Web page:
In February 1975, French music critics awarded the singer with the prestigious Prix de l'Académie du Disque Français. Touring from 1974 to 1975 would follow this period of unprecedented sales.[48] During 1975, she released duet Et de l'amour de l'amour with her partner Richard.[49]

1976–1980: Disco queenEdit

By the end of 1975, Dalida released a new album that gathered some songs from singles released in 1974 and '75 plus some new material. Most of the songs were from the same genre except for the title song J'attendrai which was of the disco genre. J'attendrai immediately gained success and was released as a single in January 1976. It reached #1 on the French charts and was the first French disco hit in French speaking countries. Achieving that, Dalida holds the title of the inventor of French disco.[50][51][52]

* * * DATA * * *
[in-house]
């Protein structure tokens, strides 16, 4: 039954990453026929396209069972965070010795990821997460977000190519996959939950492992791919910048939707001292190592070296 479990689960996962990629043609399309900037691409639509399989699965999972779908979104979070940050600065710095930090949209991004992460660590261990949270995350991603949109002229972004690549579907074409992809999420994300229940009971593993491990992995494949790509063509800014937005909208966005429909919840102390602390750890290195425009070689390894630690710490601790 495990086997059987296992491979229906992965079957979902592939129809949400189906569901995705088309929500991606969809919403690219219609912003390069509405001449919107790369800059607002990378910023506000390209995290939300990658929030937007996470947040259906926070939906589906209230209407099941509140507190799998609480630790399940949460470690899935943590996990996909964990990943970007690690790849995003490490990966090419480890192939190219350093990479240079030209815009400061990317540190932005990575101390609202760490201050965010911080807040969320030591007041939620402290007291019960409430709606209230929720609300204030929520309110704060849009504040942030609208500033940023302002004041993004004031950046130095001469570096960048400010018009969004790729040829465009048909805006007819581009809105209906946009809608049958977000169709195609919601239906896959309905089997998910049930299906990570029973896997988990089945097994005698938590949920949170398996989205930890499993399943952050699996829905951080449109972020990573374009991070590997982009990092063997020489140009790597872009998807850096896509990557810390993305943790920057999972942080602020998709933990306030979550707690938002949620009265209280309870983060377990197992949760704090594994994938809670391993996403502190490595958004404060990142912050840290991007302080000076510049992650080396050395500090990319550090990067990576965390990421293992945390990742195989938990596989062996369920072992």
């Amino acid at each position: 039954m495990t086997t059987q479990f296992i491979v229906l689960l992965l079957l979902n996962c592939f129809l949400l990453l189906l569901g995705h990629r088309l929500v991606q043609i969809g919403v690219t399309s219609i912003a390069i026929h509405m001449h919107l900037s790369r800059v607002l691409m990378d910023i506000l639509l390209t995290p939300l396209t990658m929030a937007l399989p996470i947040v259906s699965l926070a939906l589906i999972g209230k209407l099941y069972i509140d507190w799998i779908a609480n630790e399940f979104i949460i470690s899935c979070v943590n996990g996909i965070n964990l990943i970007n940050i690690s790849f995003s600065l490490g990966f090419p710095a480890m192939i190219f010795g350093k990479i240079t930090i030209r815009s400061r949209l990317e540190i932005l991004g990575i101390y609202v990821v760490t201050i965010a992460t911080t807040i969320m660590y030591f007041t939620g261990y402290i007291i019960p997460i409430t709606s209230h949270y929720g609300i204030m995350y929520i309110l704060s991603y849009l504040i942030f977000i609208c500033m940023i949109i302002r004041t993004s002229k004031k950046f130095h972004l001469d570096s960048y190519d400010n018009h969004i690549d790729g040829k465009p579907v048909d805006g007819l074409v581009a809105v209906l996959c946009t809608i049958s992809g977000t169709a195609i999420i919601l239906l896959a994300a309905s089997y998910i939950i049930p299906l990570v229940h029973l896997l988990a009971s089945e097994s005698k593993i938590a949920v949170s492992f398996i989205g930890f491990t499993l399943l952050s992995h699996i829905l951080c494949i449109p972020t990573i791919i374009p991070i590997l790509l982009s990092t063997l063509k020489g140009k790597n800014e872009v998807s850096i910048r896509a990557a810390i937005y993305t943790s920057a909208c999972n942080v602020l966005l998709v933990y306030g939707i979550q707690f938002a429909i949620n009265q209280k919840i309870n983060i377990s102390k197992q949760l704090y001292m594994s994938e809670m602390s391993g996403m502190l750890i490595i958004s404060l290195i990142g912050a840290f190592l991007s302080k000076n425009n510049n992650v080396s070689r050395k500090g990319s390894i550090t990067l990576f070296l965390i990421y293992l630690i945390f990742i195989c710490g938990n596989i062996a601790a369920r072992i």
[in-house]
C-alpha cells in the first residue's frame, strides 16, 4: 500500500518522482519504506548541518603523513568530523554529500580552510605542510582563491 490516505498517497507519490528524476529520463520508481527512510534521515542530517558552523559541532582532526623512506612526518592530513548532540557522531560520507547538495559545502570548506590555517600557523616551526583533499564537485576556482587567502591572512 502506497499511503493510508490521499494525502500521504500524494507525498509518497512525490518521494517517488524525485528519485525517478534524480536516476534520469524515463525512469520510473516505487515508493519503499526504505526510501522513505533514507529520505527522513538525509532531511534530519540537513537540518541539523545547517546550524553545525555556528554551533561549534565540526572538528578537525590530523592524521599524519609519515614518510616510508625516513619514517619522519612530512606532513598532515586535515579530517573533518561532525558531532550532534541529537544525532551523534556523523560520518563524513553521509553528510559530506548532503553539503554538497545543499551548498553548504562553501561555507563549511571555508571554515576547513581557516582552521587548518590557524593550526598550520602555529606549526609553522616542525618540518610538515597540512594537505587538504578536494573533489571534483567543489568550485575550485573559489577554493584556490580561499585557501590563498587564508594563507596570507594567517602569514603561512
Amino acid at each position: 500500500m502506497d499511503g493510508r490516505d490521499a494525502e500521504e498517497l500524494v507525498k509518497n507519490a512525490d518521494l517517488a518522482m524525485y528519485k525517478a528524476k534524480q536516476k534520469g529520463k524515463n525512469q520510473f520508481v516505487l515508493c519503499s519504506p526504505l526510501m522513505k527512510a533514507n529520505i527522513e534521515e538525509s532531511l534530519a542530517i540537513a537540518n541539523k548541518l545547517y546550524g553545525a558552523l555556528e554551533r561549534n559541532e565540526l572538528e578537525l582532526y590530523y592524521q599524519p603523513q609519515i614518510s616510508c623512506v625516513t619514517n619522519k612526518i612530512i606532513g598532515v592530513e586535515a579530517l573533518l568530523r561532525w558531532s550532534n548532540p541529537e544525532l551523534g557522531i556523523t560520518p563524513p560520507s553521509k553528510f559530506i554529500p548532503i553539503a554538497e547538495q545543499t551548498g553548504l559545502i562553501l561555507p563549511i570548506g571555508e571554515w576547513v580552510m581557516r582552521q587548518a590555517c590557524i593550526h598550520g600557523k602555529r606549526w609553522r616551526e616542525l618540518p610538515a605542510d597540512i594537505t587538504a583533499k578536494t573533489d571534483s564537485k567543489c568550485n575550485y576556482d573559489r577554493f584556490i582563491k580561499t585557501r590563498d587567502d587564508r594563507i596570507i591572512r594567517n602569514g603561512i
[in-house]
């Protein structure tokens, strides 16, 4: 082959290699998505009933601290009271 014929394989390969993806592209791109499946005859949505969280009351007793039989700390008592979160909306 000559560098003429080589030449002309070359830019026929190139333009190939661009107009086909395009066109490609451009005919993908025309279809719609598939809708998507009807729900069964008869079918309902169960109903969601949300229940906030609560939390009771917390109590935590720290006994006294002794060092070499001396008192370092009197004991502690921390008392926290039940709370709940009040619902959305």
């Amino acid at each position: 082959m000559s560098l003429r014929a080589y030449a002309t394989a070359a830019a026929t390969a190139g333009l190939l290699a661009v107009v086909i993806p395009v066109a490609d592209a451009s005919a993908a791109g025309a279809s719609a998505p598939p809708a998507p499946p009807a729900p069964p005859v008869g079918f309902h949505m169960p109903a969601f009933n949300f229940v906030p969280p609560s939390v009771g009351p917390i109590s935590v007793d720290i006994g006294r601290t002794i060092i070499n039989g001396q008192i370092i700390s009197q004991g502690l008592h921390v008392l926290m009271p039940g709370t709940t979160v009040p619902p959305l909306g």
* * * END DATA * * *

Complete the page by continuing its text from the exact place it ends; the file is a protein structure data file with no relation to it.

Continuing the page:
Around the same time, the popularity of the variety show was soaring in France, and Dalida started making television appearances on a weekly basis there and across Europe.

Following her newly disco success, in mid 1976 she released a new album with completely new songs, most of them disco. The most notable one was Besame mucho (#8 in France and #10 in Turkey).[38]

1977 was a successful year for Dalida both in her private and professional life. She released 3 albums. One of them was live Olympia77, released following her again 4-week triumph at Olympia in 1977. The other 2 were albums with completely new songs. Salma Ya Salama became first Raï hit in the world. Due to its success in original Arabic, the song was translated into French, Italian, and German. Part of the lyrics are based on an old Egyptian folk song about homesickness and celebrating the Egyptian nation.